Acupuncture, Moxibustion, Cupping, Electroacupuncture
Various studies have been carried out to observe the efficacy of acupuncture on reducing neuralgia after shingles. In one Chinese study patients were randomized into two groups. In the bleeding and cupping group, the local pricking with syringe needle and cupping was applied in the local painful area, once every two days. The second group was prescribed a conventional medication. The result showed cupping therapy had a definite effect on post herpetic neuralgia and could possibly be one of the mechanisms of analgesic effect. Patient QI found another Chinese study using three groups where one group was treated with herbal cupping, the second with thermal compressing and the third with western medicine. The study showed herbal cupping had remarkable effective rates on post shingles pain, compared to that of the two other groups. It concluded that herbal cupping relieves pain effectively, and had a better outcome than Chinese Medicine herbal thermal compressing therapy and conventional medicine.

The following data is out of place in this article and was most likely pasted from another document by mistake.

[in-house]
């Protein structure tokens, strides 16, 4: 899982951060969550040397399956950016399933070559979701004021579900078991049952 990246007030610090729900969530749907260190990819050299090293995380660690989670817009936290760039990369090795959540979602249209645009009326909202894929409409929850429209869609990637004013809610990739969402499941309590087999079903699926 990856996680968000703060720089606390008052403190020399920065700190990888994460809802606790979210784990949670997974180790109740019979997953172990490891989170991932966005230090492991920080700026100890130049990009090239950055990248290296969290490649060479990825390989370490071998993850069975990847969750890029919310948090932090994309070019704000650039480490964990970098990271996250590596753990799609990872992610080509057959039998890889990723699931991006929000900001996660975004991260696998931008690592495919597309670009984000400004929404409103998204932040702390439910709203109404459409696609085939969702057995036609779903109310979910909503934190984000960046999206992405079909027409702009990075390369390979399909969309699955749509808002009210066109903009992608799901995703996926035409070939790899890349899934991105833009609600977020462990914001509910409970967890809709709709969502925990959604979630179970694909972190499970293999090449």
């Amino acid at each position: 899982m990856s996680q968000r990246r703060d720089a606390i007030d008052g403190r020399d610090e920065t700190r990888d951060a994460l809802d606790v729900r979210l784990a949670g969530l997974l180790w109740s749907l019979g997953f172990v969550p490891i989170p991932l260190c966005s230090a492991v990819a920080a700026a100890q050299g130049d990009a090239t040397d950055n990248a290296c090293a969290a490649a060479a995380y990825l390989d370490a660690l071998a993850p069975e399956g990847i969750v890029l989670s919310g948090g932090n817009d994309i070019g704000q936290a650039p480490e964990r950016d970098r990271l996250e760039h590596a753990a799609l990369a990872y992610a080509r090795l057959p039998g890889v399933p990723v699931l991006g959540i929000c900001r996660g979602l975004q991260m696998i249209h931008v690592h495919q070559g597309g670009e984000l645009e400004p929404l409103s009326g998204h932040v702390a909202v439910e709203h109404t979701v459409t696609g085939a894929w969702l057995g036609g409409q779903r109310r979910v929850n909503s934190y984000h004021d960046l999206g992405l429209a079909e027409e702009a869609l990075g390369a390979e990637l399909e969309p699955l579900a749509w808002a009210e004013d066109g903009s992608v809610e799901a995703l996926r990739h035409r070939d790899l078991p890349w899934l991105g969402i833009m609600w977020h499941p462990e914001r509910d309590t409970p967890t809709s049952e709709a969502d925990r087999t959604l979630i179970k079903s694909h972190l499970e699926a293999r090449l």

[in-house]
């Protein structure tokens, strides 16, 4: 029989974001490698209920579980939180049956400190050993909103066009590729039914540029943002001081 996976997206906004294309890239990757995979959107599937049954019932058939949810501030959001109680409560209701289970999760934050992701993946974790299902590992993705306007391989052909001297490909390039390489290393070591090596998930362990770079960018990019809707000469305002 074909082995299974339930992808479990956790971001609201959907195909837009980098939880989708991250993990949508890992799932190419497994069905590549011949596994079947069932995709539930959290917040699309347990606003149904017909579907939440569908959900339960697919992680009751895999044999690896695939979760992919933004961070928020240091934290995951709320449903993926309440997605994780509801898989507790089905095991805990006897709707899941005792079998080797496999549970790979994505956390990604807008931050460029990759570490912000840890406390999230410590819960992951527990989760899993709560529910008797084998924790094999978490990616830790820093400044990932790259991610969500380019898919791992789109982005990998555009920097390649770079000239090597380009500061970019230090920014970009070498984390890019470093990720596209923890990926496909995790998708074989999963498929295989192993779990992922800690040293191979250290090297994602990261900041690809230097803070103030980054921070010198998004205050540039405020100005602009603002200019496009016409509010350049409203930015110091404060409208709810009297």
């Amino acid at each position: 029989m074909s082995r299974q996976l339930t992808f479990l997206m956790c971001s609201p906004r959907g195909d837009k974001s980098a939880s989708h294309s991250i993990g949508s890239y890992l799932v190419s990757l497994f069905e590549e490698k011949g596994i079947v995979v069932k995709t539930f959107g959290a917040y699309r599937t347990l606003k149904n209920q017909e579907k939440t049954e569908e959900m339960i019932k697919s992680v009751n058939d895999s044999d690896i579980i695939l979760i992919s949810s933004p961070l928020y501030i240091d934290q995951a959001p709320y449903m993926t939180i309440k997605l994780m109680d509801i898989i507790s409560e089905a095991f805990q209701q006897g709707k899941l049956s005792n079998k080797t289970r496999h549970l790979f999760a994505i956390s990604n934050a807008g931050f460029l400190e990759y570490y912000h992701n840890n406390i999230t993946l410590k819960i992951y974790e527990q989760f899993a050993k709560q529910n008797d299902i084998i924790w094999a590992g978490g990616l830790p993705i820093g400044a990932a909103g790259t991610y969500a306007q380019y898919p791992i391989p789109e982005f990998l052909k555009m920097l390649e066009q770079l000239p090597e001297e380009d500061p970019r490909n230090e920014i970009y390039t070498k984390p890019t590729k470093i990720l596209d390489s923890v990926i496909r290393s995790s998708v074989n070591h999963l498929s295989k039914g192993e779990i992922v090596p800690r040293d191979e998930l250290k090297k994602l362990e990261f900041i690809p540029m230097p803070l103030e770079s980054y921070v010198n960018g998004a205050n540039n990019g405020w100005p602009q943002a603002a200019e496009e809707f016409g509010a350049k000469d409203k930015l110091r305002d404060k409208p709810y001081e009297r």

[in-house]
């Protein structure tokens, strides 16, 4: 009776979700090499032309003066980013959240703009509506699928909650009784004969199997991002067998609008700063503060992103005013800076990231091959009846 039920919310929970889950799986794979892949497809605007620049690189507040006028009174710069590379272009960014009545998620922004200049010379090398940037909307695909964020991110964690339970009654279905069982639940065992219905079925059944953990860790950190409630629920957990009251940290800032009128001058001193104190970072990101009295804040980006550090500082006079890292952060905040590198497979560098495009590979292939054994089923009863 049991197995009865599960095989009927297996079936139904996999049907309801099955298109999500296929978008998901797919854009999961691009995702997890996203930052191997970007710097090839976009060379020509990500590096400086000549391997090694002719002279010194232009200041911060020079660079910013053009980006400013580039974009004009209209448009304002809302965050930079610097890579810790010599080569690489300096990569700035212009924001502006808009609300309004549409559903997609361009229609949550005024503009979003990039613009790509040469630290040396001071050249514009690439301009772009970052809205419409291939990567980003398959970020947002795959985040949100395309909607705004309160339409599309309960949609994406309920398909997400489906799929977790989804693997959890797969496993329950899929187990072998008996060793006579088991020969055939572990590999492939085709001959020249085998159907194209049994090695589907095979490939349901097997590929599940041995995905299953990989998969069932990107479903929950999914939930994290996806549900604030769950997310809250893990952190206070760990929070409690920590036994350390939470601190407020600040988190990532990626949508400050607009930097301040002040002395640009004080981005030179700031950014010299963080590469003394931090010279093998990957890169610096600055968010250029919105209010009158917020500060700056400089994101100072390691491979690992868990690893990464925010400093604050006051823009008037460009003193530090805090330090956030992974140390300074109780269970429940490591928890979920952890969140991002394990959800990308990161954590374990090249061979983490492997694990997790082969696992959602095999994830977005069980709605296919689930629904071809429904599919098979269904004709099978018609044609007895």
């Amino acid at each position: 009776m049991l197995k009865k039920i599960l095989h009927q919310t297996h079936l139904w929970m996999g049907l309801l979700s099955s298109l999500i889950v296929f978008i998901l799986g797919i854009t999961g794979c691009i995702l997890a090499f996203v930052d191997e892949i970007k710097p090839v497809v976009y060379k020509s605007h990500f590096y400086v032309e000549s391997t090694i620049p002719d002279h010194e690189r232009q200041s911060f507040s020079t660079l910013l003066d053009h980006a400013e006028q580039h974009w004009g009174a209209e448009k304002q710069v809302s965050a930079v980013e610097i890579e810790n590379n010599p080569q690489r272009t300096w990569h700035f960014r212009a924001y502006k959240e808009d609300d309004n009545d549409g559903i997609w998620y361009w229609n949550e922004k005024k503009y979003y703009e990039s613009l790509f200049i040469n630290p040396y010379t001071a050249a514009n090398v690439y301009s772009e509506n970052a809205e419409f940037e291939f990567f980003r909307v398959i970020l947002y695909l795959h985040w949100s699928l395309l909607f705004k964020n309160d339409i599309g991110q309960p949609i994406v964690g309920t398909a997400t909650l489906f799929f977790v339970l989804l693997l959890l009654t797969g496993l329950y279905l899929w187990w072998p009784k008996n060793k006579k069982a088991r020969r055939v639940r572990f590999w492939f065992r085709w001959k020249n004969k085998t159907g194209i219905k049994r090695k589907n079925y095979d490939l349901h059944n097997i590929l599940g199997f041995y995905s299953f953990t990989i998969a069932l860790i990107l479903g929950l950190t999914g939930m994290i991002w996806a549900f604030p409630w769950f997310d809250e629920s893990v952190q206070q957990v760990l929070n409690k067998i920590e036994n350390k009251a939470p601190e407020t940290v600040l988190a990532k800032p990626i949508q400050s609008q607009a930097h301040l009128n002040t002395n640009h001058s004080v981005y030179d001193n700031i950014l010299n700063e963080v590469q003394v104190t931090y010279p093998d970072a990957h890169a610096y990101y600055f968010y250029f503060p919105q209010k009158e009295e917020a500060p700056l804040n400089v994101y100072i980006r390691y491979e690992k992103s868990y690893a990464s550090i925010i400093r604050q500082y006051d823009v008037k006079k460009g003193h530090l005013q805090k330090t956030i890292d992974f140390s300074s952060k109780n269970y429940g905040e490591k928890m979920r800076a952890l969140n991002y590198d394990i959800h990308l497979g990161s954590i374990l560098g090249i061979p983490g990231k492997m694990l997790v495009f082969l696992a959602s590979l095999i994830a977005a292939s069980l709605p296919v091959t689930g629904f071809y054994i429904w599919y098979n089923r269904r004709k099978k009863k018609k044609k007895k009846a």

Furthermore, a study involving an approach integrating several therapies from Traditional Chinese Medicine showed reduction in pain was maintained for up to two years.
There is an established tradition of certain classical homeopathic remedies for shingles. The first is Rhus Tox which would be most homeopaths first choice. Some combination remedies are also used for their antiviral effects. There are a wealth of individual case studies in Homeopathy publications, however Patient QI found no detailed clinical trials specific to Shingles.
Specific Homeopathic remedies for Shingles can be found here:
Bee venom has been found to have anti-inflammatory effects and to be able to reduce pain, althouth questions still remain regarding bee venom as a treatment. However, Patient QI did find a recent case study where a patient was given bee venom injections to treat the severe pain and hypersensitivity he had as a result of shingles. The pain levels were evaluated before every treatment and by his fifth visit his pain had significantly reduced. This shows bee venom does have the potential to become an effective treatment for neuralgia after shingles, although further trials need to be conducted.